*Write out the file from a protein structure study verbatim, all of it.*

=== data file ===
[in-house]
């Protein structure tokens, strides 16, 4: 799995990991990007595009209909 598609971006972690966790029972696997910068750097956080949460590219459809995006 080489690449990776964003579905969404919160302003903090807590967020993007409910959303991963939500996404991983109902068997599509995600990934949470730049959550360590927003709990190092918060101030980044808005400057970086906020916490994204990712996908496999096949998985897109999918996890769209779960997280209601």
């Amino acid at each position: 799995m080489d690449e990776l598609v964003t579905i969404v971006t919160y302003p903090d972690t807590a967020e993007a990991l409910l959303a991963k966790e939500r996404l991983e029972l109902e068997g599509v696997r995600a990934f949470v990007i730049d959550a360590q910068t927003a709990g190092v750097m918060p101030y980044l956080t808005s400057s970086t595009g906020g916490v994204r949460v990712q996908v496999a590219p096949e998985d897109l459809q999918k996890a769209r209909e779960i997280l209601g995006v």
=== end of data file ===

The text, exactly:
[in-house]
């Protein structure tokens, strides 16, 4: 799995990991990007595009209909 598609971006972690966790029972696997910068750097956080949460590219459809995006 080489690449990776964003579905969404919160302003903090807590967020993007409910959303991963939500996404991983109902068997599509995600990934949470730049959550360590927003709990190092918060101030980044808005400057970086906020916490994204990712996908496999096949998985897109999918996890769209779960997280209601």
């Amino acid at each position: 799995m080489d690449e990776l598609v964003t579905i969404v971006t919160y302003p903090d972690t807590a967020e993007a990991l409910l959303a991963k966790e939500r996404l991983e029972l109902e068997g599509v696997r995600a990934f949470v990007i730049d959550a360590q910068t927003a709990g190092v750097m918060p101030y980044l956080t808005s400057s970086t595009g906020g916490v994204r949460v990712q996908v496999a590219p096949e998985d897109l459809q999918k996890a769209r209909e779960i997280l209601g995006v």